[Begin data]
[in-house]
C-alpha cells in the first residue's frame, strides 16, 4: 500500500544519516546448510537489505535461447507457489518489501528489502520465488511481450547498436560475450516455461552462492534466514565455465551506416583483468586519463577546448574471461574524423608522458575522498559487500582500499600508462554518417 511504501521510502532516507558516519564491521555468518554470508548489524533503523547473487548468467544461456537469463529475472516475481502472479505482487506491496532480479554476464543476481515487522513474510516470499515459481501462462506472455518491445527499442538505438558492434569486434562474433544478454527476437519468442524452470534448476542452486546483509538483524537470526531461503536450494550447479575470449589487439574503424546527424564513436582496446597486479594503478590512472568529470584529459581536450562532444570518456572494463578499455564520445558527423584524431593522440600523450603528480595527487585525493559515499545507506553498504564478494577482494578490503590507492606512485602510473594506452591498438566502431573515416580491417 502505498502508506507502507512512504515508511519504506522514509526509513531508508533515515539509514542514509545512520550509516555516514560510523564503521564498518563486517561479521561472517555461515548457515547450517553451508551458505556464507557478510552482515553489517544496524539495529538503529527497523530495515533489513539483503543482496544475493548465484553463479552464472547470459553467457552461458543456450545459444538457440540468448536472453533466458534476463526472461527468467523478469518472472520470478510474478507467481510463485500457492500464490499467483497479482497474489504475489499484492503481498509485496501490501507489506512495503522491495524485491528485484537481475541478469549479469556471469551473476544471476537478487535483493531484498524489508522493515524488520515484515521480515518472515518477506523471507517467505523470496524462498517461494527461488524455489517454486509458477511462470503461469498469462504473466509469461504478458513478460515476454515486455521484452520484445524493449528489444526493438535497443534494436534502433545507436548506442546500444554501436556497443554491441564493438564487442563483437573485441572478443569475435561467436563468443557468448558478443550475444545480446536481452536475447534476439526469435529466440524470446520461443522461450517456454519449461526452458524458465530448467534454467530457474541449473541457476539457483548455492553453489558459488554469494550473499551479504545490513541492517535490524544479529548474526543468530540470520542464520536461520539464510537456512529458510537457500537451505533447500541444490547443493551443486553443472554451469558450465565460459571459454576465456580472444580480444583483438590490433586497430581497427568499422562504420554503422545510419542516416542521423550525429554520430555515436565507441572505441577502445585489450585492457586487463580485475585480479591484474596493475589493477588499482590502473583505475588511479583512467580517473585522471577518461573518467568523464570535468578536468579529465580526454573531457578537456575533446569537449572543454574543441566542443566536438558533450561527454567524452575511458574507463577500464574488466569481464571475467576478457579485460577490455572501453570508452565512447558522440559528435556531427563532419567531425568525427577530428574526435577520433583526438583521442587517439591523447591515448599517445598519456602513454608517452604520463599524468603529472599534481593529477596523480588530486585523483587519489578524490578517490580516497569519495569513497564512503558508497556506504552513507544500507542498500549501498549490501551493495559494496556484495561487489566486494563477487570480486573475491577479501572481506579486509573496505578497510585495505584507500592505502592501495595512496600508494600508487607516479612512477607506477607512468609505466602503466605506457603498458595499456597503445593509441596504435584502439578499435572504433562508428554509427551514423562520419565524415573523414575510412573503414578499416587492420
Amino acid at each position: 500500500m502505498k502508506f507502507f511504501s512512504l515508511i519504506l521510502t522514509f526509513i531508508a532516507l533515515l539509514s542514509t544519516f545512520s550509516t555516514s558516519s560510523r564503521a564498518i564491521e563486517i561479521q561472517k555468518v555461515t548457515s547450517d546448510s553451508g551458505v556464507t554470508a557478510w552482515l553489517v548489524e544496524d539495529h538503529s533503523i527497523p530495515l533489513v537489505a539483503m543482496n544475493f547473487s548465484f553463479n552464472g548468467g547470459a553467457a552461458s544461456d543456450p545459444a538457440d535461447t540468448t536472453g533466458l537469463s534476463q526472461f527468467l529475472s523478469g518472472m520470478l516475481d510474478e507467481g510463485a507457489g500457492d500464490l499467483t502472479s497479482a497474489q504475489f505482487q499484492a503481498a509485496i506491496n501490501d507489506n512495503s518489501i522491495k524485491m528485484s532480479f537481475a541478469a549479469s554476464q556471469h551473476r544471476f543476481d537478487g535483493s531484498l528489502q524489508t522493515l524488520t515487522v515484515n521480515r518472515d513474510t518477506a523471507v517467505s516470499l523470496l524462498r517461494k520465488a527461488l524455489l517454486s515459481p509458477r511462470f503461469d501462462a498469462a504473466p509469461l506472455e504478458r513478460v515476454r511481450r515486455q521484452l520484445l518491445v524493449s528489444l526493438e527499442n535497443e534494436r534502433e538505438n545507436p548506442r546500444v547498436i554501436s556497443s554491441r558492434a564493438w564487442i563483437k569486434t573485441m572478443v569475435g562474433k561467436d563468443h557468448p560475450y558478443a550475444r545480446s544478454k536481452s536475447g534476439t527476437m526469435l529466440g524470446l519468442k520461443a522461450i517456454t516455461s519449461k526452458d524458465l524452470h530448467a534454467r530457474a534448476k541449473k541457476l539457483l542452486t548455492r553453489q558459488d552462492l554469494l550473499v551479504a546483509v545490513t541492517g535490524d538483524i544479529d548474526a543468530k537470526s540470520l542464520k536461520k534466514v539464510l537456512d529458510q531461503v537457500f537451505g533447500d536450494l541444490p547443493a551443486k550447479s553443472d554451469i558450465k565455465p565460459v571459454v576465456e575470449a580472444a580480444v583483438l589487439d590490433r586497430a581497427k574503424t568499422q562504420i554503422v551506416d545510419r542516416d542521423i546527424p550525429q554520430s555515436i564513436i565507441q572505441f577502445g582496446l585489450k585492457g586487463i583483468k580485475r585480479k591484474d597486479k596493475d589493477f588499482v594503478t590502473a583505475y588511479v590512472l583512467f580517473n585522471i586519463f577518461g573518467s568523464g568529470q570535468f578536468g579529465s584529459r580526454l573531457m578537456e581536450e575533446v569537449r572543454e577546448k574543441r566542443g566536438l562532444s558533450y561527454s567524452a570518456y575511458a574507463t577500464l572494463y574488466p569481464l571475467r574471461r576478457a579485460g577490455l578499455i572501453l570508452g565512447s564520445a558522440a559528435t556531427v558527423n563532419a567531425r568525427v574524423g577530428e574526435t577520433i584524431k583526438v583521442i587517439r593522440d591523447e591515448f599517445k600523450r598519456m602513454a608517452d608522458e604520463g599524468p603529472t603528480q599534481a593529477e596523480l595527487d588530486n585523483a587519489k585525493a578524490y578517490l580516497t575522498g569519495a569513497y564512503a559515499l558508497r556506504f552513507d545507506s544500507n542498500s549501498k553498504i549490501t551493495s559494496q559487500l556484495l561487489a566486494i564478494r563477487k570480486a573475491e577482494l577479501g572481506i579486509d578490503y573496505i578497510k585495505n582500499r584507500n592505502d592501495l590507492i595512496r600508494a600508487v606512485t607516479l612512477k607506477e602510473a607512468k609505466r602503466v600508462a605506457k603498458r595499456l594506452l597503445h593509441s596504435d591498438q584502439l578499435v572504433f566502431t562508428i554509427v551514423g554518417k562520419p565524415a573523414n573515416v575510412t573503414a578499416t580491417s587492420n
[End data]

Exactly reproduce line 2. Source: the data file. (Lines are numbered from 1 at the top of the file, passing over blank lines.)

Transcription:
C-alpha cells in the first residue's frame, strides 16, 4: 500500500544519516546448510537489505535461447507457489518489501528489502520465488511481450547498436560475450516455461552462492534466514565455465551506416583483468586519463577546448574471461574524423608522458575522498559487500582500499600508462554518417 511504501521510502532516507558516519564491521555468518554470508548489524533503523547473487548468467544461456537469463529475472516475481502472479505482487506491496532480479554476464543476481515487522513474510516470499515459481501462462506472455518491445527499442538505438558492434569486434562474433544478454527476437519468442524452470534448476542452486546483509538483524537470526531461503536450494550447479575470449589487439574503424546527424564513436582496446597486479594503478590512472568529470584529459581536450562532444570518456572494463578499455564520445558527423584524431593522440600523450603528480595527487585525493559515499545507506553498504564478494577482494578490503590507492606512485602510473594506452591498438566502431573515416580491417 502505498502508506507502507512512504515508511519504506522514509526509513531508508533515515539509514542514509545512520550509516555516514560510523564503521564498518563486517561479521561472517555461515548457515547450517553451508551458505556464507557478510552482515553489517544496524539495529538503529527497523530495515533489513539483503543482496544475493548465484553463479552464472547470459553467457552461458543456450545459444538457440540468448536472453533466458534476463526472461527468467523478469518472472520470478510474478507467481510463485500457492500464490499467483497479482497474489504475489499484492503481498509485496501490501507489506512495503522491495524485491528485484537481475541478469549479469556471469551473476544471476537478487535483493531484498524489508522493515524488520515484515521480515518472515518477506523471507517467505523470496524462498517461494527461488524455489517454486509458477511462470503461469498469462504473466509469461504478458513478460515476454515486455521484452520484445524493449528489444526493438535497443534494436534502433545507436548506442546500444554501436556497443554491441564493438564487442563483437573485441572478443569475435561467436563468443557468448558478443550475444545480446536481452536475447534476439526469435529466440524470446520461443522461450517456454519449461526452458524458465530448467534454467530457474541449473541457476539457483548455492553453489558459488554469494550473499551479504545490513541492517535490524544479529548474526543468530540470520542464520536461520539464510537456512529458510537457500537451505533447500541444490547443493551443486553443472554451469558450465565460459571459454576465456580472444580480444583483438590490433586497430581497427568499422562504420554503422545510419542516416542521423550525429554520430555515436565507441572505441577502445585489450585492457586487463580485475585480479591484474596493475589493477588499482590502473583505475588511479583512467580517473585522471577518461573518467568523464570535468578536468579529465580526454573531457578537456575533446569537449572543454574543441566542443566536438558533450561527454567524452575511458574507463577500464574488466569481464571475467576478457579485460577490455572501453570508452565512447558522440559528435556531427563532419567531425568525427577530428574526435577520433583526438583521442587517439591523447591515448599517445598519456602513454608517452604520463599524468603529472599534481593529477596523480588530486585523483587519489578524490578517490580516497569519495569513497564512503558508497556506504552513507544500507542498500549501498549490501551493495559494496556484495561487489566486494563477487570480486573475491577479501572481506579486509573496505578497510585495505584507500592505502592501495595512496600508494600508487607516479612512477607506477607512468609505466602503466605506457603498458595499456597503445593509441596504435584502439578499435572504433562508428554509427551514423562520419565524415573523414575510412573503414578499416587492420